Guest Post: Zebra Mussels Still a Threat

One of the biggest invaders in the St. Croix River is the zebra mussel.




2 minute read

Angelique Edgerton is the Invasive Species Coordinator for the St. Croix River Association. This article originally appeared in SCRA’s newsletter, “River Time.”

Zebra mussels (USGS photo)
Zebra mussels (USGS photo)

Zebra mussel prevention efforts began on the St. Croix in 1992. None were found living in the river (over the years, a few were detected on boats) until 2000. At that time, the MN DNR declared the river from Stillwater south to be infested and over the next several years, zebra mussel populations established and formed colonies more numerous as you headed downstream. While zebra mussel numbers have fallen from their peak in 2007, they are still found throughout the river south of the Stillwater Lift Bridge. Since 1996, the National Park Service has instituted annual boating restrictions to protect zebra mussel-free stretches of the river. Today, these aquatic invasive pests remain a significant threat with the potential to drastically alter the river ecosystem and devastate native mussel populations.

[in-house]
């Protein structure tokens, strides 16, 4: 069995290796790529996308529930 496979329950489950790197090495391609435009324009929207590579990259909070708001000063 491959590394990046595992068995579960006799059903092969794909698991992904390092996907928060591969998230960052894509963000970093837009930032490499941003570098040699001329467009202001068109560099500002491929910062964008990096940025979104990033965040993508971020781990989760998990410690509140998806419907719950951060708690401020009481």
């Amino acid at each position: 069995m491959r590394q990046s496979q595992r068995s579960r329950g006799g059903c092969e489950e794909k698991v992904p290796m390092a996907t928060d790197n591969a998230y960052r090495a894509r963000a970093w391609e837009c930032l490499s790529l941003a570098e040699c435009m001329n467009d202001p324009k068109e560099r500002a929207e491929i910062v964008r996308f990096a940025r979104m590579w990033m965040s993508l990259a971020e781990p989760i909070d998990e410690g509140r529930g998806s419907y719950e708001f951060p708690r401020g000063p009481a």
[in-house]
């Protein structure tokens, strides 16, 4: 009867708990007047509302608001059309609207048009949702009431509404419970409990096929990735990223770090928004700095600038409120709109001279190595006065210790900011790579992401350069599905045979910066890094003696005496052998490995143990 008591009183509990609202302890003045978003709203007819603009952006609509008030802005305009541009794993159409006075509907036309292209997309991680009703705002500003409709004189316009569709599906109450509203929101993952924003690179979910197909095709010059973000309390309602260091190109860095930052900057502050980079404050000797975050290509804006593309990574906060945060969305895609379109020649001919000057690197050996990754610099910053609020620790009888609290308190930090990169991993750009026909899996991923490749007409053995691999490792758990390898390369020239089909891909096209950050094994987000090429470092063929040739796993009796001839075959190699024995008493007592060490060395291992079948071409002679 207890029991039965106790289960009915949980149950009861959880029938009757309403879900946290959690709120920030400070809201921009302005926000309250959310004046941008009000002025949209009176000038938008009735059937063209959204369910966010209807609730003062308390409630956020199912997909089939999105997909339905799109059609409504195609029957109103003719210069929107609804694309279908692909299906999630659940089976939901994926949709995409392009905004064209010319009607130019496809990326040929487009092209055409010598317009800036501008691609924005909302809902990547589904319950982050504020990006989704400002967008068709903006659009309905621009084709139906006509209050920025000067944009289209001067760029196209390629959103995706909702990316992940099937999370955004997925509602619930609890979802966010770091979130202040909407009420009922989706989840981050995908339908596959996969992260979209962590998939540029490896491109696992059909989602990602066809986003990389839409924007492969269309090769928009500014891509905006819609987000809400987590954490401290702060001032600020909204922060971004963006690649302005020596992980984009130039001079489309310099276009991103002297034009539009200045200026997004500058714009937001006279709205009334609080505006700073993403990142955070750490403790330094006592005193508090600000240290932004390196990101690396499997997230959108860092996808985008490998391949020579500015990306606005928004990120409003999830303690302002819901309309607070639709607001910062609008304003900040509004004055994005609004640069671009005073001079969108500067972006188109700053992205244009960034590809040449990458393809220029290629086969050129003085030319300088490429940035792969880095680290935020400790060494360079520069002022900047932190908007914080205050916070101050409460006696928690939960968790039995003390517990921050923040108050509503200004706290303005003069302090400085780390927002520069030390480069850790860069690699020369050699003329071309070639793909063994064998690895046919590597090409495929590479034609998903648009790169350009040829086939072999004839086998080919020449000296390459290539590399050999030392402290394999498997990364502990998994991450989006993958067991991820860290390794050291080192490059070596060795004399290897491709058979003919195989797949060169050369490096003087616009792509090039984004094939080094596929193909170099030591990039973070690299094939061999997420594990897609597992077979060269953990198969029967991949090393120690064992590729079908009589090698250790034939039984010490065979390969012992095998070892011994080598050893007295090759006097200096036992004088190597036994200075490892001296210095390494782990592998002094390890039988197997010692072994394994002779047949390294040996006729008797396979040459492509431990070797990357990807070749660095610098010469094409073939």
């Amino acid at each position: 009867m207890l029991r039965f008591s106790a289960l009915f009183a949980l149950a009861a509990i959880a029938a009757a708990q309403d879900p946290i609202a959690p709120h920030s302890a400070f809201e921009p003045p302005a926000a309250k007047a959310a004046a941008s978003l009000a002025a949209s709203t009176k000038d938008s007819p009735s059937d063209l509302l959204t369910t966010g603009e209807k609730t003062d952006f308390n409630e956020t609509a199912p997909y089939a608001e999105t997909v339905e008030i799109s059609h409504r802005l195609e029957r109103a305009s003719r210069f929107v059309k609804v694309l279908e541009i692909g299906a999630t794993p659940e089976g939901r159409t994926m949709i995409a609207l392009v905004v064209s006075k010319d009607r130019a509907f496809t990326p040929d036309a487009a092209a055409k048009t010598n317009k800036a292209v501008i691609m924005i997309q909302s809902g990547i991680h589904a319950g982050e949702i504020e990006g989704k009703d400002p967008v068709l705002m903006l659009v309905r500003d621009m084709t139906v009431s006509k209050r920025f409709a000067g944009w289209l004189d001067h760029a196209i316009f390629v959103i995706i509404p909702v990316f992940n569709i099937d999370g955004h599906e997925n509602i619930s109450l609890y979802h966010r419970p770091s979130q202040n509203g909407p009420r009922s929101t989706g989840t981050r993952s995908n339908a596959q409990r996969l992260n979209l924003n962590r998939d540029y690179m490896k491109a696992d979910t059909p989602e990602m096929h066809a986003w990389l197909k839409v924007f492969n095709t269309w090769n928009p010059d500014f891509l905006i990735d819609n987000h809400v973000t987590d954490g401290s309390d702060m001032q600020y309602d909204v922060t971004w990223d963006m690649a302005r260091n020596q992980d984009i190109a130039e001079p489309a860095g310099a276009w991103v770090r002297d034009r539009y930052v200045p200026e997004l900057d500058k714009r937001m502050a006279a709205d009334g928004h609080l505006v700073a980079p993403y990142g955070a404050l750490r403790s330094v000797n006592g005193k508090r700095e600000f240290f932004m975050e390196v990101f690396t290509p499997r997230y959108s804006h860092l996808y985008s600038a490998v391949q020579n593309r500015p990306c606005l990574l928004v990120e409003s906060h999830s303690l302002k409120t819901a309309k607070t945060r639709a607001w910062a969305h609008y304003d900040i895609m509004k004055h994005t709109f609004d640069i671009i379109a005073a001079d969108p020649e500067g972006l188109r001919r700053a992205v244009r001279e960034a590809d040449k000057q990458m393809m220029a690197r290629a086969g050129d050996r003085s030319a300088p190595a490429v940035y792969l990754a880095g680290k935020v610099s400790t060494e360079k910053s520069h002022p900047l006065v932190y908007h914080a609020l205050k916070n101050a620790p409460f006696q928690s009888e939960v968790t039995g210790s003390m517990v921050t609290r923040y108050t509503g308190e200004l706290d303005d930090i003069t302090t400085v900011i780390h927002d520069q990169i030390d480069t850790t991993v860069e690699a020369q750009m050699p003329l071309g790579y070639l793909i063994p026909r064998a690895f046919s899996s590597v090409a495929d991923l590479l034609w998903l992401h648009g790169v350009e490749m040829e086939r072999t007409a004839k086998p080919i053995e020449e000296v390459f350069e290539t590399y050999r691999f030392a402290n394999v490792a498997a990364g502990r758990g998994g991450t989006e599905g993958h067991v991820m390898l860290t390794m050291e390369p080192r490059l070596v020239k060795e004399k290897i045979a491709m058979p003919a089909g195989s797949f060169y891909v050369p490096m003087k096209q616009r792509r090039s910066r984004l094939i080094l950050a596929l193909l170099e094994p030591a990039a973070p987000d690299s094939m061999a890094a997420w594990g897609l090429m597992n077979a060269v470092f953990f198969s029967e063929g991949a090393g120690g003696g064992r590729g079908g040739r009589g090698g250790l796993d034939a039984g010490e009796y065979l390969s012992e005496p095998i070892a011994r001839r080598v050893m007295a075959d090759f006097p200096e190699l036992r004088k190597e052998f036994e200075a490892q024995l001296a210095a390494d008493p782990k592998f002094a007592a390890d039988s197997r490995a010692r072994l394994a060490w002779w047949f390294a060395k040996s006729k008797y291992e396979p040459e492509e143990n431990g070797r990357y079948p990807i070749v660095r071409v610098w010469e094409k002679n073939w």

During this past fall, the SCRA assisted the National Park Service in conducting zebra mussel inventories on dry docked boats at local marinas. The proportion of boats with zebra mussels attached was lower further upstream; 46% of boats in Prescott, 30% of boats in Hudson, and 5% of boats in Stillwater had attached zebra mussels. This trend is consistent with previous years, and indicates that zebra mussels are still very much a threat to the lower watershed.

The SCRA will continue assisting partners with aquatic invasive species (AIS) management on the St. Croix in an ongoing effort to protect the wild and scenic riverway. Over the next year, SCRA will expand current partnerships, as well as forge new relationships with businesses, communities, and riverfolk throughout the watershed. These partnerships will allow all of us to make more informed decisions and work collaboratively, and will enable us to achieve larger results in the prevention and control of AIS in the St. Croix basin.

Zebra mussels were most likely brought to America as larvae, in water used as ballast aboard ships that traveled from fresh water Europe to the Great Lakes. They are reproductively mature within 1 year, and females can produce up to 30,000 eggs in their first year of life. The shells of their trochophore larvae form within 2 to 9 days of fertilization. Zebra mussels are the only freshwater mollusks that can firmly attach themselves to solid objects.

Byron Karns of the Saint Croix National Scenic Riverway contributed to this article.


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Guest Post: Zebra Mussels Still a Threat